Friday, 23 July 2010

Judge Will Not Strike Down Ariz. Law Before It Goes Into Effect

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gavelFederal District Court Judge Susan Bolton, during the course of a July 22 hearing, made it clear to parties attacking and parties defending the new Arizona immigration law, SB 1070, that she will not issue a ruling that invalidates the entire law before it goes into effect on July 29. Her questioning of ACLU lawyer Omar Jadwat may provide some insight into Judge Bolton’s rulings in the case. The judge asked Jadwat: “Why can’t Arizona be as inhospitable as they wish to people who have remained and entered the United States illegally? Who am I to stop the state of Arizona?”

Judge Bolton asked Arizona State Attorney John Bouma if the Arizona state law pre-empts federal law, which might create problems with the Supremacy Clause of the Constitution. Bouma answered: “Law-enforcement officer have been enforcing federal immigration laws for years.” The judge also has questions about the requirment that the immigration status of person under arrest must be determined before that person can be released.  Bouma explained that U.S. citizens do not have any “immigration status” and so the provisions of the law relating to when an individual could be released would have no applicability to American citizens.

Nina Perales, counsel for the Mexican American Legal Defense and Education Fund, argued that the new state crime of “willful failure to complete and carry an alien registration document” would create a new class of non-citizens, noting that some of these individuals may be seeking political asylum or be in the midst of naturalization as a citizen. Judge Bolton indicated that the Arizona legal argument in support of this provision may not be adequate, because of possible state pre-emption of federal law.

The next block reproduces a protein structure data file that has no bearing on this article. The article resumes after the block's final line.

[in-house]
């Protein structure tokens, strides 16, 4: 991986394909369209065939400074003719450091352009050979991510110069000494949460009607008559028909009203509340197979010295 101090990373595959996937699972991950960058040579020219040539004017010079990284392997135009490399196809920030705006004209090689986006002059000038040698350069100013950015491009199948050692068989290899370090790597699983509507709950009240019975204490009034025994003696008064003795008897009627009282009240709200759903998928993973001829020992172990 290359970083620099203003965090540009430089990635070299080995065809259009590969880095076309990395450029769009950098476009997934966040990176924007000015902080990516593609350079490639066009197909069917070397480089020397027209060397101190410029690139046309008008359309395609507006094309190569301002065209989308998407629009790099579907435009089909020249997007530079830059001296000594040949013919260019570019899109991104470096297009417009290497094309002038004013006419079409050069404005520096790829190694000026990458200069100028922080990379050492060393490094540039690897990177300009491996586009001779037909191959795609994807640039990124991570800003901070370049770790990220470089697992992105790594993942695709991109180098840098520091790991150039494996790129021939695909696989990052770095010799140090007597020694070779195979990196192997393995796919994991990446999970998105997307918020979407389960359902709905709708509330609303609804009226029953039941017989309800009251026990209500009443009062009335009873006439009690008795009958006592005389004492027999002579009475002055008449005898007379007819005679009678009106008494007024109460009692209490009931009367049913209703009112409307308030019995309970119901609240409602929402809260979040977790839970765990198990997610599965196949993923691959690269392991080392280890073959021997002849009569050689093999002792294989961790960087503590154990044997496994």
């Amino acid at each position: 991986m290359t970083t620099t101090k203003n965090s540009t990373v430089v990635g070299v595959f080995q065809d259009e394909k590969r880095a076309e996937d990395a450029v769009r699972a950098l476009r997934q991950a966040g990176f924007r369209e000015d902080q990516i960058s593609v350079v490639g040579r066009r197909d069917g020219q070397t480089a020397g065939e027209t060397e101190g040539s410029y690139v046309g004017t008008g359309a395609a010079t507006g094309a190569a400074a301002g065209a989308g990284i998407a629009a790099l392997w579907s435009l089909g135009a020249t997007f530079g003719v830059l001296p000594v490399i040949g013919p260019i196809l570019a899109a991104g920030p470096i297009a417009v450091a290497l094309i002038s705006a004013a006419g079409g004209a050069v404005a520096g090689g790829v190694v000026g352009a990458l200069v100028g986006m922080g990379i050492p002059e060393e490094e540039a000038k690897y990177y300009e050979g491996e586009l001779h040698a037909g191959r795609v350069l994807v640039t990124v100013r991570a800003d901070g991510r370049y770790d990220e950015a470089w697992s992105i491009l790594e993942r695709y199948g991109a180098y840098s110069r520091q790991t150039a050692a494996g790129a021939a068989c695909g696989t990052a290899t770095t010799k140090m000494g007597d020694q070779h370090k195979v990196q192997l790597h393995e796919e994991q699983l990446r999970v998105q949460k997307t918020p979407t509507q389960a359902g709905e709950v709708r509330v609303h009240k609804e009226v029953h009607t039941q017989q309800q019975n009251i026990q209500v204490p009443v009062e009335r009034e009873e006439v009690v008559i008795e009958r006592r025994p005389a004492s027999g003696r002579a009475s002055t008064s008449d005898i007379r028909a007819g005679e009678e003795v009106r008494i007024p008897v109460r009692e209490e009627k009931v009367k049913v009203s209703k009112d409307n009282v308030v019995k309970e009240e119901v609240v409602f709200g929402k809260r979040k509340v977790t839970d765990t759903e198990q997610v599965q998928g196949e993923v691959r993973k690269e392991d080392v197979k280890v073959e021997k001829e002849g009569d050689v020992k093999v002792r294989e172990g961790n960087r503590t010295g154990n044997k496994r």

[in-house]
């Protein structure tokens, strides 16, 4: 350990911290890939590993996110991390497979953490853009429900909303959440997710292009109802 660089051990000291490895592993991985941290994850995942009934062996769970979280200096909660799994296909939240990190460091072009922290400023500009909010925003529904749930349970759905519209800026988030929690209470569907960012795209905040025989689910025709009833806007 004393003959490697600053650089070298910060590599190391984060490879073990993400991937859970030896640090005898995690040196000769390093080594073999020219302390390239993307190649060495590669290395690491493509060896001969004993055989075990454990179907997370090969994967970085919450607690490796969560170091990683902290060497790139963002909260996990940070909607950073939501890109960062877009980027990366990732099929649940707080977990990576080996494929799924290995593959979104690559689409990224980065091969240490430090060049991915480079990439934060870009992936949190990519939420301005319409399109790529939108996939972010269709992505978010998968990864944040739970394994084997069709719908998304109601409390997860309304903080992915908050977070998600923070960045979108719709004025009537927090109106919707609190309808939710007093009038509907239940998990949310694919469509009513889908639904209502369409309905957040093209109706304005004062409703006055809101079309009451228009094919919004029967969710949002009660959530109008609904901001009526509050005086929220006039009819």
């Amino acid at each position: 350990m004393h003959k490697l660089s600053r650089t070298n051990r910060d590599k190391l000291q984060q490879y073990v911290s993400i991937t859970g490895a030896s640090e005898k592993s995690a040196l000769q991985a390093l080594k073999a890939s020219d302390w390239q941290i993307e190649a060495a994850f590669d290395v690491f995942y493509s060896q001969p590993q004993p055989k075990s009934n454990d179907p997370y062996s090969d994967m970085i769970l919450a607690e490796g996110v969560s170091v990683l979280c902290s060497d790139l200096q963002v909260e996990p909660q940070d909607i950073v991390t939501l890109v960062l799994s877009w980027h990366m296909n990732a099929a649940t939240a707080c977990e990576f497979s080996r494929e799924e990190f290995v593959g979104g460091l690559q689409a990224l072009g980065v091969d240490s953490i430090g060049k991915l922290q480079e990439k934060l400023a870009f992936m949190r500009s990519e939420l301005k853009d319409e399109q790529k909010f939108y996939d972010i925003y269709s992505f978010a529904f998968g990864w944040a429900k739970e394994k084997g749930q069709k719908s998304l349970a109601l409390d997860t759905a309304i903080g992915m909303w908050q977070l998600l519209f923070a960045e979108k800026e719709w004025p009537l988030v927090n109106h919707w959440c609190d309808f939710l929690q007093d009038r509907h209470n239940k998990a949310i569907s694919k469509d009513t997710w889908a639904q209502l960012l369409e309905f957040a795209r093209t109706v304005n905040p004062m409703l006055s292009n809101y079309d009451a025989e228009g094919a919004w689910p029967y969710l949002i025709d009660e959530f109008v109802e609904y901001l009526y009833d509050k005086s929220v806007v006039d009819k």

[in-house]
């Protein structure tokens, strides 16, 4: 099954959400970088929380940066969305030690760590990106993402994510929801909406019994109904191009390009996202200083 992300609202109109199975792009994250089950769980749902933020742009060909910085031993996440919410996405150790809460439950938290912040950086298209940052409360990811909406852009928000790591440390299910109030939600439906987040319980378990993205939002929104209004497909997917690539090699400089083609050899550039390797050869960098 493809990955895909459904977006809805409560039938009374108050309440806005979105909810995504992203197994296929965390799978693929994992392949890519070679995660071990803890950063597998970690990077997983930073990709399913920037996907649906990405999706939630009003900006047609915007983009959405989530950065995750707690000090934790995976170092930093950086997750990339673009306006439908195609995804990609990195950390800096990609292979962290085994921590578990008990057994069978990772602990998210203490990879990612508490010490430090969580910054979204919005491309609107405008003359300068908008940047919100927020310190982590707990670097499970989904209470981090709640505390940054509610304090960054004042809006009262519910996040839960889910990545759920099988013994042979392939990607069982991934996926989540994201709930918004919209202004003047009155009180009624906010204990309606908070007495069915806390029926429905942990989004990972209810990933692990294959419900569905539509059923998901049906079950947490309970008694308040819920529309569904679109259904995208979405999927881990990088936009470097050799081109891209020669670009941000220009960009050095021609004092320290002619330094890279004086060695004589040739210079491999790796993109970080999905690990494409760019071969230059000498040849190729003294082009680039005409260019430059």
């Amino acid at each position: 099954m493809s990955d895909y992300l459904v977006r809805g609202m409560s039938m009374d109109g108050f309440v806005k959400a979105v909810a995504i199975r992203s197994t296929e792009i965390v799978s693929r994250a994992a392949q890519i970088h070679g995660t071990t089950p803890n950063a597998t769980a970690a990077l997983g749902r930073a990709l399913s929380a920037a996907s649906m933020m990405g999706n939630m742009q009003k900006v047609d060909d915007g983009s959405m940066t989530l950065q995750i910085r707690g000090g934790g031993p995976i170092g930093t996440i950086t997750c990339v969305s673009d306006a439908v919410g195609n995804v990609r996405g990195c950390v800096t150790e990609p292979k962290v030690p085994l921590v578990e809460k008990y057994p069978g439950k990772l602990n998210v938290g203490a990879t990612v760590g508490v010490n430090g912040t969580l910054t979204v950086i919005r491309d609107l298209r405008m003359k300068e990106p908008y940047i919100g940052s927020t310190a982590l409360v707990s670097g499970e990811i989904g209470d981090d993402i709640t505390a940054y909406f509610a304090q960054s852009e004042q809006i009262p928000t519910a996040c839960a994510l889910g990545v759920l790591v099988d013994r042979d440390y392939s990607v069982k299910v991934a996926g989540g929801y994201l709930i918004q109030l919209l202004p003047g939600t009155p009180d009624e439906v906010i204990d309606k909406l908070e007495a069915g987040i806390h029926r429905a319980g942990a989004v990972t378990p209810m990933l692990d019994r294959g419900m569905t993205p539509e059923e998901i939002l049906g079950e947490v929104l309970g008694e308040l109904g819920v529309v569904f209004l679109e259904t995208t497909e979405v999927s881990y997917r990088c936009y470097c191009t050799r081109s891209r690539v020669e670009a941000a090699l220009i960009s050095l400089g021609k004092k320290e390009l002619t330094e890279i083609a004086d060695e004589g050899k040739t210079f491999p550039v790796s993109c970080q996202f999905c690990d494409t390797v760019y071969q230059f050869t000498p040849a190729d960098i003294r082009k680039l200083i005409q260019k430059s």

The tenor of the hearing suggests that Judge Bolton may enjoin enforcement of some provisions of the law but not all the provisions, and that she was giving deference to an Arizona law that was consciously crafted to simply provide for the enforcement of existing federal law. Whatever the rulings of Judge Bolton in District Court, it is likely that the case will wind its way up the federal appellate levels to the Supreme Court.

Politicians and average citizens have taken strong and passionate positions on this issue, which often appears less a legal issue than a political and cultural issue. Polls consistently have shown that Americans support the Arizona law. In Arizona itself, once anemic polls for Governor Jan Brewer (who, as Arizona Secretary of State, became Governor when Janet Napolitano became Secretary of Homeland Security) have completely reversed after her stout defense of the Arizona law, and she is now a strong favorite to win election in November.

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